Still, only 26% of those average late boomers have held 15 or more jobs during the same period of their lives, so there probably is only a small percentage that have held 20 or more. Is it good that I have tried so much, or bad that I have settled so infrequently? Am I part of an elite, prodigious cadre of fearless experimentalists, constantly seeking experience and variety? Or part of a flighty, prodigal gang of directionless wanderers, unable to establish stability and continuity?

I think the truth lies somewhere in between, as it often does. There is a scattershot feeling to my early jobs, which isn’t a totally bad thing when you are young, although it dampen the kind of momentum that those fixed early on a specific career are able to generate. And even after college, as I joined and moved within the professional world, there’s a lot of restlessness evident in my history. I remained in no position for longer than four years, and since 1990 there have been more years in which I have held two positions simultaneously than years in which I held only one job at a time. Early on, those were probably symptoms of dissatisfaction or lack of focus, but as my focus and satisfaction have increased, I have learned to draw productively upon the energy and curiosity that fed the restlessness in the first place. And even with all those jobs, there is a noticeable continuity to my work. Most of my jobs – nearly all of them since college – involve writing, teaching, or law, and several, including my most recent, involve all three. Looking at my life jobs list now, I can see three long threads that have finally come together to form a strong, reliable cable.

In fact, I wish I had undertaken this exercise several years ago, when I had my greatest career crisis in the wake of the Great Recession. Sure, I had a master resume that included a chronology of all the jobs I had held worth mentioning to a potential employer, but that did not include some of my earliest jobs, nor some of the side jobs taken. Plus, that resume was drawn up to highlight each individual job separately, with spaces and intervening narrative paragraphs that hindered looking at more than one position at a time. Looking now at this chronological list of every job I ever held, one right after another, I can more readily see patterns and progressions that I might have used several years ago to move more rapidly to the very happy place I am in today.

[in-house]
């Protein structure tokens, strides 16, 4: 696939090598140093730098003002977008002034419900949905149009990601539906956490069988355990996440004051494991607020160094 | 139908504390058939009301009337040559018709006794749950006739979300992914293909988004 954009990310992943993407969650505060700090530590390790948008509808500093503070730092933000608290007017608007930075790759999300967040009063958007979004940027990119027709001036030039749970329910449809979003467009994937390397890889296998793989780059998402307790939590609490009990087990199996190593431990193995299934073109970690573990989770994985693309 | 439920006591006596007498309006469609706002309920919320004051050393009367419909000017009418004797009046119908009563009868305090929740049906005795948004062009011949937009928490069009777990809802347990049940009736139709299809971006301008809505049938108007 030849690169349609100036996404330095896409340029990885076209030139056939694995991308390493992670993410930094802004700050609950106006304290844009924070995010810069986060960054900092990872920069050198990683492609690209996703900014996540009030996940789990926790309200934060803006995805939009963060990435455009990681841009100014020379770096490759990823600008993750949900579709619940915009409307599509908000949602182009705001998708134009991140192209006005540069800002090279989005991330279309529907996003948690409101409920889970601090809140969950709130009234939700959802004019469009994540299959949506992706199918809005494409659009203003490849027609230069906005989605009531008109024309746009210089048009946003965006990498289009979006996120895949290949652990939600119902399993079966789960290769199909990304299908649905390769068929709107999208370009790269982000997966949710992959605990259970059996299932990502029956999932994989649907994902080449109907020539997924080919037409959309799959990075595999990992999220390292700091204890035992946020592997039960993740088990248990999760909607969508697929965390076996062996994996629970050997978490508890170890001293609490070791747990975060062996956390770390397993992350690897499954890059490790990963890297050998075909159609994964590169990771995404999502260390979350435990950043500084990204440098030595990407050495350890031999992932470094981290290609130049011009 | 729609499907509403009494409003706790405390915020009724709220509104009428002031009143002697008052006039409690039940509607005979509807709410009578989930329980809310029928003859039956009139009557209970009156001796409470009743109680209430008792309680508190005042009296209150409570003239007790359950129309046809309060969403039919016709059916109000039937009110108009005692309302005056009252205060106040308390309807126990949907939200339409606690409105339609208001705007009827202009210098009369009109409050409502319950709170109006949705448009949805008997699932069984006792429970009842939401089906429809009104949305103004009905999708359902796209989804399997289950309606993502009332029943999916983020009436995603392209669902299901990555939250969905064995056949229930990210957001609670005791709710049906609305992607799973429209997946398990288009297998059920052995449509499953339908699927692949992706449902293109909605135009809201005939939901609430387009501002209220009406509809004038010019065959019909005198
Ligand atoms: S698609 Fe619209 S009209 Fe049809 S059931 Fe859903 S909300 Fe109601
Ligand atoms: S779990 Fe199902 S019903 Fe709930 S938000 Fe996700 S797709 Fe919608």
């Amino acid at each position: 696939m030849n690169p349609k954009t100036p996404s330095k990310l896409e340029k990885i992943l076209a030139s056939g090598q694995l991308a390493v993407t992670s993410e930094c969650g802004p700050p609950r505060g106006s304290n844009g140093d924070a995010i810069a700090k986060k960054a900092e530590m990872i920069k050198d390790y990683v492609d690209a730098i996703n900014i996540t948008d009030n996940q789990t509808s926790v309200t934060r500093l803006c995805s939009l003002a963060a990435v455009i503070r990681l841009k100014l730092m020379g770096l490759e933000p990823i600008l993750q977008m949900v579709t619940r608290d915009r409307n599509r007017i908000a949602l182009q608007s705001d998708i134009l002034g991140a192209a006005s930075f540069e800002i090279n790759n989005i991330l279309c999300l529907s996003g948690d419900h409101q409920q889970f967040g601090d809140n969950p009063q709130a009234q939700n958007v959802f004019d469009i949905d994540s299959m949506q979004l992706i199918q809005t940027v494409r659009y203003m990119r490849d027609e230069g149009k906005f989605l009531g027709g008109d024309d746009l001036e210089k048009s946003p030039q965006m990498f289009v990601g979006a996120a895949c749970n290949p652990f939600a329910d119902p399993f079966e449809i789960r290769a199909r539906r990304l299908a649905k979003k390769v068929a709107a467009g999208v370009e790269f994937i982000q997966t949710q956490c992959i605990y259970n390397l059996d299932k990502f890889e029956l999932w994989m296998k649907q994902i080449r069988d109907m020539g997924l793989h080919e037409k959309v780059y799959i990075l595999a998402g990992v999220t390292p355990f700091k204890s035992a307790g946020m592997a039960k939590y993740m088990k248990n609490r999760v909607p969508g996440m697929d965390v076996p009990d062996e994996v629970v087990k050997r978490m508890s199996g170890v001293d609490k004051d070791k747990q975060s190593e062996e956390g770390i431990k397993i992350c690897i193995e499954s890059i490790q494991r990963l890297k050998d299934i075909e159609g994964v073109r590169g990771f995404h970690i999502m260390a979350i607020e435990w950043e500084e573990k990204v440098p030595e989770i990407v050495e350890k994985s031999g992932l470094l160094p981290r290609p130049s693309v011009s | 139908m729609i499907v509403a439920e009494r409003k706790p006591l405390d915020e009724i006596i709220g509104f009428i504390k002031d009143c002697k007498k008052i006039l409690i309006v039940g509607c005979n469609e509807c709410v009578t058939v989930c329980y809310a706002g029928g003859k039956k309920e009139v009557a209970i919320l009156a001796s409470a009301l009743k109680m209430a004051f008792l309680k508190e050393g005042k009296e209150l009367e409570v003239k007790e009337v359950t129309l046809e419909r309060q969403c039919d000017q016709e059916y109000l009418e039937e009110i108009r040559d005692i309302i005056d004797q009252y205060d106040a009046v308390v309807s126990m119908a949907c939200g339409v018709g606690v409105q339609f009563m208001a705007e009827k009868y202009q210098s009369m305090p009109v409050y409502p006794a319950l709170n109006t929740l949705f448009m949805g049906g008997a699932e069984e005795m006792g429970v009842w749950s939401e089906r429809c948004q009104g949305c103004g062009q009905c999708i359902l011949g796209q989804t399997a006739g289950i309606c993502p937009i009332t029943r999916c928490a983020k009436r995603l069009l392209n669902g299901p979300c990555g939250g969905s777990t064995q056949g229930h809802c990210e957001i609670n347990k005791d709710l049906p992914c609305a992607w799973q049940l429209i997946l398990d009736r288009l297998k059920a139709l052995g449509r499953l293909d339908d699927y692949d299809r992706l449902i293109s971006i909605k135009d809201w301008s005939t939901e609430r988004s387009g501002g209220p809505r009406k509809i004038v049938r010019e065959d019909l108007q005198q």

Make your own life jobs list and see what you discover. Put it down on paper; you can’t see the patterns if you just set it forth orally or in your head. And don’t stop with your first draft; you will probably overlook something. (I remembered five or six positions between my first and final drafts, which, admittedly, is easy to do when you have 34.) Once your list is complete, don’t judge yourself in comparison to BLS statistics, compliment yourself on your stability or spirit of adventure, or condemn yourself for being too tight or too loose. Just look at what your own history can tell you about your strengths, passions, preferences, and aversions. Maybe you will conclude that you are just where you need to be now, or maybe you will develop a vision of where you’d like to go next.